OSP: Historically trial participants have been dominated by white males – how do you bring sponsors attention to this?
SV: It’s interesting and feels like the sponsors really want this, we don’t even have to convince them. Once we give access to our set of data, they say ‘boom, let’s bring in more diverse populations.’
We have just launched a product called VeraSite, which is a selection tool which we have initially launched in ophthalmology where we have 70 million deidentified patients. We are only US centric right now but here we have close to 70% of all ophthalmologists as part of our network.
This product allows sponsors and life sciences companies to give us their inclusion/exclusion criteria in essence, we can then understand which providers have the types of patient populations and then target them for clinical trials.
Roughly every other week we get a data feed into it, so we understand exactly where the patient is at any point in time. In some trials, you only have one- or two-week window of opportunity to recruit the patient.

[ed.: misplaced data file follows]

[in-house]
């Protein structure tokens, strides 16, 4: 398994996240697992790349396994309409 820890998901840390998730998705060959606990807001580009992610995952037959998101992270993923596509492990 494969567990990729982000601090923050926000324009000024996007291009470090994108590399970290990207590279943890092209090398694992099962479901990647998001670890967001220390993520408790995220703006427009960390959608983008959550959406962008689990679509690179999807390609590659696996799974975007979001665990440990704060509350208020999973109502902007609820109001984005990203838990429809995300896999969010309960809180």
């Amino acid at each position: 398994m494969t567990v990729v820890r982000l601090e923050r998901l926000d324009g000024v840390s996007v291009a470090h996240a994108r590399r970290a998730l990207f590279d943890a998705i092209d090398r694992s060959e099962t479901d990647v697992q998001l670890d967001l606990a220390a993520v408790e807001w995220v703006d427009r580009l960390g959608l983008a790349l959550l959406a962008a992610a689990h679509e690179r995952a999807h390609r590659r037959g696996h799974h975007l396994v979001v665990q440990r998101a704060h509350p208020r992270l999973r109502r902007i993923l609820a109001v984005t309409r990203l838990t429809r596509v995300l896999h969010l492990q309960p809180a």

We can use the patient population we have which is very accurate and the VeraSite tool accesses our network creates an understanding of which sites which physicians have which patient population and whether they’re fully deidentified. You find a doctor who has 20 patients that fit a particular trial, we then surface that up to them pointing out the patients are suitable which is particularly useful if they are research naïve, it allows the doctor to get in on a trial that would be good for his patients too.
There are two sides we've got the deidentified space for the life sciences companies where we can identify patients in various locations for those used to research and then because we have the relationship with the physicians and close to 20,000 providers out there, we can serve as help for the patients, to make it easy for doctors allowing them to get on with work rather than sifting through patient notes to see if they are eligible.